Rachel is broadly interested in the processes of community ecology in freshwater systems and the ways in which organisms cope with habitats that vary in time and space. Her dissertation research focused on fish communities in large coastal lake systems, and explored how diversity among and within species affect their interactions in variable environments. Current projects include work in the Wood River lakes of Bristol Bay, Alaska, where shifts in community composition and the expression of life history events are explained with climate change signals over a five decade time series. Other research, in Lake Washington, seeks to determine how phenological diversity helps buffer against seasonal variability in resources, and how species interactions can shape foraging behavior in a pelagic food web. For more information about Rachel’s research and teaching, see her website.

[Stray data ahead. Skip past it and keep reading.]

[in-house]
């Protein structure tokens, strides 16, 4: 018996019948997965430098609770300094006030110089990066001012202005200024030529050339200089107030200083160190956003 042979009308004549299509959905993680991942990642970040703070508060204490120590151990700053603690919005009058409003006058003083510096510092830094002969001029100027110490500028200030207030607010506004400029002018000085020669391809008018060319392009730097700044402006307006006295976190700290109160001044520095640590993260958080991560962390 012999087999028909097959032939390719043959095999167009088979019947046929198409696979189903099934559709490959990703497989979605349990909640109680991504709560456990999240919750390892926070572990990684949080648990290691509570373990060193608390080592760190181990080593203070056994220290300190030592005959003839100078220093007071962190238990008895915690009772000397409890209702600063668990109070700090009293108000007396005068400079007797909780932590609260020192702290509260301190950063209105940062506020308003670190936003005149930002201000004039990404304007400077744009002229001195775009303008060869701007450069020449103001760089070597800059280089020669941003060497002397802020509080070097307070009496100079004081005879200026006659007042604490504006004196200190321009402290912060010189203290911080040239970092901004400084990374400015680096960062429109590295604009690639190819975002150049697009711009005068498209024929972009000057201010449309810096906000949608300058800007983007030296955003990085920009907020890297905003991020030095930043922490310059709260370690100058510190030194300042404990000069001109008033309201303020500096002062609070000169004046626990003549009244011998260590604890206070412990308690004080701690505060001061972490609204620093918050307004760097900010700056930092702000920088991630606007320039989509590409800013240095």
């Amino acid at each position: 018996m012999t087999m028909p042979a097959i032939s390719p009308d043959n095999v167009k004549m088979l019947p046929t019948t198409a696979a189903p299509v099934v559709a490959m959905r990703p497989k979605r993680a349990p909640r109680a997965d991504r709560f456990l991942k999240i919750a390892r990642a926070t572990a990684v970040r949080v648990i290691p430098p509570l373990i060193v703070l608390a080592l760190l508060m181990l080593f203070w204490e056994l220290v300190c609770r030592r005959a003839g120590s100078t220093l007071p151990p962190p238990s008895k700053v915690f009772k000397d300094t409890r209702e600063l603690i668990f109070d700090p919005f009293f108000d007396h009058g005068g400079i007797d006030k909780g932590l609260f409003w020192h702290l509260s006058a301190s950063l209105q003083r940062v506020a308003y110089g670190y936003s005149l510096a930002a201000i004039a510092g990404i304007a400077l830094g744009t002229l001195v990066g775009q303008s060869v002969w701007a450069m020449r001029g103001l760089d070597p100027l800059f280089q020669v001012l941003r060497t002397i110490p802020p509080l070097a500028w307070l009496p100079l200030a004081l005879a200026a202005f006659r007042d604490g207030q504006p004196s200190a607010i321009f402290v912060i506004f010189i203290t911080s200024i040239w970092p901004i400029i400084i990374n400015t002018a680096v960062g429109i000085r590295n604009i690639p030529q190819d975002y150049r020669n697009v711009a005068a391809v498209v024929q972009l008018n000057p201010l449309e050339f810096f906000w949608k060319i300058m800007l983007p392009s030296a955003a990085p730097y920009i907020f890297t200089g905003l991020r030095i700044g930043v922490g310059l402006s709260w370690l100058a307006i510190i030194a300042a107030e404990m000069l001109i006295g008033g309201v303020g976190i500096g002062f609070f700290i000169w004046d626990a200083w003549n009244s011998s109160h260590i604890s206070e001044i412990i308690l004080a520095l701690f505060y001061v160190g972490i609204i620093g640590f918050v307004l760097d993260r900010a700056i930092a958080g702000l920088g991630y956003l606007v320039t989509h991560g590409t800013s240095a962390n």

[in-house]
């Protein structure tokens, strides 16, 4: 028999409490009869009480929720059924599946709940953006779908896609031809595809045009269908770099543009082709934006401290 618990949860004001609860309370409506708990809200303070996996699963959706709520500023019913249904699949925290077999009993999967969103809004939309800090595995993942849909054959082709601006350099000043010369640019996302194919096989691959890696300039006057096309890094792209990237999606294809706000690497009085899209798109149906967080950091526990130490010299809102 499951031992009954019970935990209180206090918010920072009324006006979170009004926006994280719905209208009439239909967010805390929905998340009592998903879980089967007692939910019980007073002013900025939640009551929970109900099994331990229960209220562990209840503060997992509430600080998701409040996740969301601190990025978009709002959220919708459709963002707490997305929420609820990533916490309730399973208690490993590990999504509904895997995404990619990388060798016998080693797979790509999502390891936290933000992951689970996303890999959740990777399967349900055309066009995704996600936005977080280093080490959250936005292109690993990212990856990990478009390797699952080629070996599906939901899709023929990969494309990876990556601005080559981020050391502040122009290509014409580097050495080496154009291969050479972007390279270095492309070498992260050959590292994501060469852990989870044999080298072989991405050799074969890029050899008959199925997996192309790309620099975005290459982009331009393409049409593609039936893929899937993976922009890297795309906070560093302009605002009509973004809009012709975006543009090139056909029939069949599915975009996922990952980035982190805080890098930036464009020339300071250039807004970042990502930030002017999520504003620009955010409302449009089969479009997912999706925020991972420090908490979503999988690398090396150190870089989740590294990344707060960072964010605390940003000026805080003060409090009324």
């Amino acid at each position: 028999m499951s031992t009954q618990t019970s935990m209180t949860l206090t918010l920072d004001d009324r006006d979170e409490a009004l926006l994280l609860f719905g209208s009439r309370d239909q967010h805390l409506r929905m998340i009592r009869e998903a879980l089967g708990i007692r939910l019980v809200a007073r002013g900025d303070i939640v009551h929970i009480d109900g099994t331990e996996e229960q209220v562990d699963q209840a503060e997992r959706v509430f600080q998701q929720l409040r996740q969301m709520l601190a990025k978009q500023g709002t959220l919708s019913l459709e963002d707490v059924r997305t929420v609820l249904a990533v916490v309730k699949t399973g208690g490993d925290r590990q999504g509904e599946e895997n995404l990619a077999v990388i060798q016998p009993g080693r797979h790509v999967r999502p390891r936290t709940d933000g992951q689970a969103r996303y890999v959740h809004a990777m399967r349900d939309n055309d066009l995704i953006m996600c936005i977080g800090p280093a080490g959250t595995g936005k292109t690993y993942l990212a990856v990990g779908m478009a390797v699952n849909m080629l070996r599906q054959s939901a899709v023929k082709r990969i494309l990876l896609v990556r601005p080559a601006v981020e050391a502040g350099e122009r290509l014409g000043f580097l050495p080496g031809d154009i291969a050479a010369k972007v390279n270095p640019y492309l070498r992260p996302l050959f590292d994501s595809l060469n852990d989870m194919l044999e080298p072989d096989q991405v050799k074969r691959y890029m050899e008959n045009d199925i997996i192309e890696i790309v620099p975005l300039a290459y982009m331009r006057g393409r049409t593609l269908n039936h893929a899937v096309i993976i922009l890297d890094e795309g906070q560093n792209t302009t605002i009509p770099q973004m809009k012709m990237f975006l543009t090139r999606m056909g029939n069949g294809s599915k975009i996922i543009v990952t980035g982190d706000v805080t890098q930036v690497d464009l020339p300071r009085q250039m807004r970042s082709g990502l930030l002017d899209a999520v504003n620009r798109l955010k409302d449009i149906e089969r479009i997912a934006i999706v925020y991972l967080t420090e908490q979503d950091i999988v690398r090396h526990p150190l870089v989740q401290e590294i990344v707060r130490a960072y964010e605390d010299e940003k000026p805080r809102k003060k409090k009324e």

Chris Johnson (MS)
Chris received his BA in biology from Central Washington University in 2002, and currently works as a fisheries biologist within WDFW’s Science Division; where his research focuses on density dependence, and environmental factors potentially influencing juvenile salmon growth, abundance, and survival. Chris’ past research covers a variety of topics, including nutrient addition, impacts of entry error to data quality, and development of a standardized methodology for evaluation of salmonid egg-to-fry survival over large spatial scales. Chris is currently working to better understand parental and environmental effects to salmonid pre and post-emergence development and survival. Select publications:
- Roni, P., C. Johnson, T. De Boer, G. Pess, and D. Sear. In press. Interannaul variability in the effects of physical habitat and parentage on Chinook salmon egg-to-fry survival. Canadian Journal of Fisheries and Aquatic Sciences.
- Johnson, C. L., P. Roni, and G. R. Pess. 2012. Parental effect as a primary factor limiting egg-to-fry survival of spring Chinook salmon in the upper Yakima River Basin. Transactions of the American Fisheries Society 141(5):1295-1309.
- Johnson, C. L., G. M. Temple, T. N. Pearsons, and T. D. Webster. 2009. An evaluation of data entry error and proofing methods for fisheries data. Transactions of the American Fisheries Society 138(3):593-601.